November in North Carolina is a colorful month full of dark browns, cool red hues, and a collage of warm buttery colors.  I do love November in North Carolina.  Perhaps it is because November in North Carolina is so very far away from the 2003 November of Wyoming, when my heart stood still — stood thick, like molasses stuck in quicksand — sticky and sinking.

Change happens.  It is just inevitable.  Nature tempts us each year with metaphor and grace; her cycles a lesson.  I no longer just see color, I smell it.  It contains a small pea of memory.  This pea multiplies and muses me; November is a symphony of this music.  I breathe a little easier once past December 10 or is it 11?  Not so sure anymore, as the years have passed — almost a decade, minus one equals nine.  My father passed in the middle of the night. My mother held his hand as he died.  My sister begged to know the next day if the angels came.  My mother said, “No.  His pulse quickened and he was gone.”  My mother is a stoic one.  She is matter of fact and to the point.  Something I love and also something I get annoyed with at the same time.  She is a New Yorker, born and bred, with an adolescent Illinois backdrop.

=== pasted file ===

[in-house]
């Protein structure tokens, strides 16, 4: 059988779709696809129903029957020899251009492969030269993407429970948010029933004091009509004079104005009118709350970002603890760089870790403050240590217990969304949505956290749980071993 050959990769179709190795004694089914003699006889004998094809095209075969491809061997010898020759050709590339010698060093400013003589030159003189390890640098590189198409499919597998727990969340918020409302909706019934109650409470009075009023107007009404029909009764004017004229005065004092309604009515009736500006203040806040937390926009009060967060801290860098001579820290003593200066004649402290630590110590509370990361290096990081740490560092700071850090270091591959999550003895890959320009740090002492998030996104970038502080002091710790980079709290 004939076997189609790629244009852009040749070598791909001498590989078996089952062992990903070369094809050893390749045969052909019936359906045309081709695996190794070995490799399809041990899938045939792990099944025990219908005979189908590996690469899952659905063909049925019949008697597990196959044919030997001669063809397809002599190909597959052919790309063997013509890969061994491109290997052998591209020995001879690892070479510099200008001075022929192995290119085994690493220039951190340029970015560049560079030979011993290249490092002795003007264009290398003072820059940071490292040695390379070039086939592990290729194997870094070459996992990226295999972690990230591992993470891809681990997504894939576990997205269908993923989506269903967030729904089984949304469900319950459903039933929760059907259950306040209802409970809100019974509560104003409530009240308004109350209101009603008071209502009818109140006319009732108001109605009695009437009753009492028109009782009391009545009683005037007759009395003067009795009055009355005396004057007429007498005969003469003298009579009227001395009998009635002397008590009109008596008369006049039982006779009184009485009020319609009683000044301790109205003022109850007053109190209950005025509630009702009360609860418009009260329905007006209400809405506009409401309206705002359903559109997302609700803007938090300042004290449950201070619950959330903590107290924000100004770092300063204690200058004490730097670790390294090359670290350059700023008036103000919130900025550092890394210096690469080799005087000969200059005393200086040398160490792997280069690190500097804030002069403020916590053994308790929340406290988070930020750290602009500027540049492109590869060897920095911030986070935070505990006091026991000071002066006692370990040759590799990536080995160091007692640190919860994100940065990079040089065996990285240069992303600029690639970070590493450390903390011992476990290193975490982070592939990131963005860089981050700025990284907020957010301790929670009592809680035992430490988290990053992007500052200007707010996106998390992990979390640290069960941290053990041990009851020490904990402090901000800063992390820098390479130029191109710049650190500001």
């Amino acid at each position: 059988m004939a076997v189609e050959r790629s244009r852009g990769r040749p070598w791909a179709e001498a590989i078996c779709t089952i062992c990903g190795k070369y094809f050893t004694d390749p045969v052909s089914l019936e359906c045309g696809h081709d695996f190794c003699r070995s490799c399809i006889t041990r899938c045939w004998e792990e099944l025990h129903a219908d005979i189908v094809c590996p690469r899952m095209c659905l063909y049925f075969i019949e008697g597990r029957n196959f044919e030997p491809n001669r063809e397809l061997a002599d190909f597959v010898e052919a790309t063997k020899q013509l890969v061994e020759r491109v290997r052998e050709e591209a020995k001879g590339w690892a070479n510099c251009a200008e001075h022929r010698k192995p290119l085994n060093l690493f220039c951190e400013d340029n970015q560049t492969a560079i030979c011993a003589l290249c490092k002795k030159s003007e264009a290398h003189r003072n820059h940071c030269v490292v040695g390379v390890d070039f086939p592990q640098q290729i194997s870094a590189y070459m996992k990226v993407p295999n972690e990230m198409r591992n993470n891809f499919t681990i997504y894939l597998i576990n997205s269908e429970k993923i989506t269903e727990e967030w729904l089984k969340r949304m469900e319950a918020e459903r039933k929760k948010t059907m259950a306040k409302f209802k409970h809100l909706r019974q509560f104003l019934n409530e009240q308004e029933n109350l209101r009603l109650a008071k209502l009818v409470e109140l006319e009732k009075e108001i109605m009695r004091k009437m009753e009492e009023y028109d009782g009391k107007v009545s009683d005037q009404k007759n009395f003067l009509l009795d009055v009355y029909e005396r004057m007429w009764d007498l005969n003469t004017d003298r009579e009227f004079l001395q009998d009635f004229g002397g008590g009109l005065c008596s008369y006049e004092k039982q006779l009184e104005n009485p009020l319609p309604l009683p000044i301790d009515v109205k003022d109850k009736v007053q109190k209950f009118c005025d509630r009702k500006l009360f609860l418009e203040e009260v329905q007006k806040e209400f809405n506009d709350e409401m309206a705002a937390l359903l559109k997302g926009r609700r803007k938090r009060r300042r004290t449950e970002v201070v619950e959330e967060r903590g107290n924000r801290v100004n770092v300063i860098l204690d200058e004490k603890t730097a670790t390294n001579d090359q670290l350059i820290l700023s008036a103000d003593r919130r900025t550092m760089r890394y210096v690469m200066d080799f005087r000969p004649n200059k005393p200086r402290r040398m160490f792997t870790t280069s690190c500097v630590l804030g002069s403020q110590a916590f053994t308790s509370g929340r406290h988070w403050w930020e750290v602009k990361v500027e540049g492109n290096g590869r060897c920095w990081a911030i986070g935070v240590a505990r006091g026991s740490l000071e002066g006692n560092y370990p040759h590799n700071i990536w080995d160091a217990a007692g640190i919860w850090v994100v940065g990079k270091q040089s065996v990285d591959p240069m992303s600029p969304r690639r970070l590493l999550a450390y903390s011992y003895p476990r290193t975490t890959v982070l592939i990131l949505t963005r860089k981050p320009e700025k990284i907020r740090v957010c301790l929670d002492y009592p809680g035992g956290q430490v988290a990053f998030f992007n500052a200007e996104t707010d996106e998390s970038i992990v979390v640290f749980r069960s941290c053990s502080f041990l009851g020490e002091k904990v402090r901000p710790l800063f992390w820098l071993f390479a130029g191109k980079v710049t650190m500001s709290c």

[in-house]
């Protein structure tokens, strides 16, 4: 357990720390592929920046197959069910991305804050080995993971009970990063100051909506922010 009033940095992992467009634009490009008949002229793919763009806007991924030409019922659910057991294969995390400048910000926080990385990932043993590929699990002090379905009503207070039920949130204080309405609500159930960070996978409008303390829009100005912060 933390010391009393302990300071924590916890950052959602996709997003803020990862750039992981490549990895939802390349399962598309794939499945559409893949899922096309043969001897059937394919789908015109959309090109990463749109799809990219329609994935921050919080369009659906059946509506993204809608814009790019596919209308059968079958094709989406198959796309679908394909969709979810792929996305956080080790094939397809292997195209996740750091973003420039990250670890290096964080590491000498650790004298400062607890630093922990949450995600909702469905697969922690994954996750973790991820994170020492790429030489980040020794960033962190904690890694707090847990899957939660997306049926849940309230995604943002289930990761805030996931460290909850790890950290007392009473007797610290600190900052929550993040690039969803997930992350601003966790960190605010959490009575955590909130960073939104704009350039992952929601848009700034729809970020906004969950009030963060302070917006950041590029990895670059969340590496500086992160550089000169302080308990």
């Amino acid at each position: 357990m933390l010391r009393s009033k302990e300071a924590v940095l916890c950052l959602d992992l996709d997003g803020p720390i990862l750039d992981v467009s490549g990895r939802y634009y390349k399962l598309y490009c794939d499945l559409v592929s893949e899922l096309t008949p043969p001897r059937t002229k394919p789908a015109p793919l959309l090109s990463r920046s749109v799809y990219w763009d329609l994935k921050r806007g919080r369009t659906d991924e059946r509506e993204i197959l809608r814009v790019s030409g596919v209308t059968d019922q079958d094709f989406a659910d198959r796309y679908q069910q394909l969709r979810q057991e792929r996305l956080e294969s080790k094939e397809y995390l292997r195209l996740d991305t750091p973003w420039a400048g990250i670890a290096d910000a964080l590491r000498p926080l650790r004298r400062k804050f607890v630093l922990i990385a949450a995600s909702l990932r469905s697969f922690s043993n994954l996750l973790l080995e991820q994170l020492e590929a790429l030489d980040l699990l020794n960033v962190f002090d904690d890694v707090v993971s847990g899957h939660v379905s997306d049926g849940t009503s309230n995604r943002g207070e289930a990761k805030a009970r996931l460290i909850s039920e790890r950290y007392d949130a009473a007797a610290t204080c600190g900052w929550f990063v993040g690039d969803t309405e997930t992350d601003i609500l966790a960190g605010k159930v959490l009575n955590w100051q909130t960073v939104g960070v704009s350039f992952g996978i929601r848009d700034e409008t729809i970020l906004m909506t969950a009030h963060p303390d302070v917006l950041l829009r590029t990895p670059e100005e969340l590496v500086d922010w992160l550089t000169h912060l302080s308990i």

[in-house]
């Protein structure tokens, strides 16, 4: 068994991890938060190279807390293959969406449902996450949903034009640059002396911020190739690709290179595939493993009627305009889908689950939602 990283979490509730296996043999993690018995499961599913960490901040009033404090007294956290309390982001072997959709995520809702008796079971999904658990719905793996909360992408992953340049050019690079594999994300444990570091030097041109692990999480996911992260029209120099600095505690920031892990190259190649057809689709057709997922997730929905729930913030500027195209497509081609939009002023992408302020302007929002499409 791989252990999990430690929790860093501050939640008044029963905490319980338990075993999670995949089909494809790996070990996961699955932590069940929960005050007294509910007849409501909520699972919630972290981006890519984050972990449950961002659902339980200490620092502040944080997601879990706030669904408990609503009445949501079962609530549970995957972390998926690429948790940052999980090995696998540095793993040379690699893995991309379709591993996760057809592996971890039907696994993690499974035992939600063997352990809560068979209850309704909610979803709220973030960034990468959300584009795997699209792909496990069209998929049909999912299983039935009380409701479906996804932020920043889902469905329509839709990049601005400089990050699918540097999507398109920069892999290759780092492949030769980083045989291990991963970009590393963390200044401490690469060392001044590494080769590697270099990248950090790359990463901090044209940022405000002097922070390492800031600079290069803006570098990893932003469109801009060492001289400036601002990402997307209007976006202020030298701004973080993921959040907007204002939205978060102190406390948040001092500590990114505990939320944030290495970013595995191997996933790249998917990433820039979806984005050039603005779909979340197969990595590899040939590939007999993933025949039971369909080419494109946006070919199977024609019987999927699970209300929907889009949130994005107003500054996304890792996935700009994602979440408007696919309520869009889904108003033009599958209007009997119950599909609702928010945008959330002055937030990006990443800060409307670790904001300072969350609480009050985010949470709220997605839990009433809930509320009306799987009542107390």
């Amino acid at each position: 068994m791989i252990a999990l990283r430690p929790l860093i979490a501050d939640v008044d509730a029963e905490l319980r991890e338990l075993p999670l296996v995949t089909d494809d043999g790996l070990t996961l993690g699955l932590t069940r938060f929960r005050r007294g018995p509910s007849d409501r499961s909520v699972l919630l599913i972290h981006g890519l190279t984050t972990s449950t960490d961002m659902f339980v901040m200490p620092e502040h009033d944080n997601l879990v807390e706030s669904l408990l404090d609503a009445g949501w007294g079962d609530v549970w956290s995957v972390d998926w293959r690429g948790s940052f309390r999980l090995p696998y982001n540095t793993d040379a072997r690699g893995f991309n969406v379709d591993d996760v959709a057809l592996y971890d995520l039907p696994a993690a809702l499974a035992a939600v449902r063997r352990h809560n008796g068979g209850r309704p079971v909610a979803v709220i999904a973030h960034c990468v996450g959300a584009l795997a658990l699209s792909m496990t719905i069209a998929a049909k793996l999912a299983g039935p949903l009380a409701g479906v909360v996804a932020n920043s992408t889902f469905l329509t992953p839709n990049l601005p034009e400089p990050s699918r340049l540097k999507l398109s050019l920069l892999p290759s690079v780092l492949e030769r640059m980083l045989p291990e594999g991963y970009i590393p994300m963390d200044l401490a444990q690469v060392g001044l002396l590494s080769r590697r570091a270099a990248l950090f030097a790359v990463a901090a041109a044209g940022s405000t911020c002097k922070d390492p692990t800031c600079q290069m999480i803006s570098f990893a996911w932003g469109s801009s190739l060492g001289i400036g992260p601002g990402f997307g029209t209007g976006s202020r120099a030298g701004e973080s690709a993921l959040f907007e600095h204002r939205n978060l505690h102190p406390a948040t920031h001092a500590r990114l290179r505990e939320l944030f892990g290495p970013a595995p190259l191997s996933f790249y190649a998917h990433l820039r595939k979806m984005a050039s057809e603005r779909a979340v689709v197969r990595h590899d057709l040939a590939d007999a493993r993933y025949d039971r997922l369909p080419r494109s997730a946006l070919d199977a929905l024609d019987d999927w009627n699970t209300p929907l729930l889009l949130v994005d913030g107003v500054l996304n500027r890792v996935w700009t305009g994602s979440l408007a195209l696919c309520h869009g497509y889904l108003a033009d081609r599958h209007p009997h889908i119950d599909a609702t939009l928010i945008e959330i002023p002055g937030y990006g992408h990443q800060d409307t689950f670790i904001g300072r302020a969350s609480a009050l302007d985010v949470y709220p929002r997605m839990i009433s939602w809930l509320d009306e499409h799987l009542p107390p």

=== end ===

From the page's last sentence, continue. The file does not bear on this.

Honest speak — we didn’t think my dad would die before my mom.  In fact, my mom had brain tumors diagnosed and brain surgery three years before the October tree began to lose its leaves.  I had been planning on my mom dying before my dad, in quite dramatic expectation.

Anyway, here I wanted to just post some lovely fall photos and I get all deep and depressing.  I don’t care. In fact, I admit I love to soak in the deep water of death, for I have rinsed my hands and wiped my own tears in it.   There is a beauty to death.  Something I am not afraid of, and at times I am almost callous about.  I have had several close friends lose their parents recently.  They are a mess (understandably).  I feel like a veteran, no longer a rookie on the pain of death.

Light Tree

“All that you touch
You Change.

All that you Change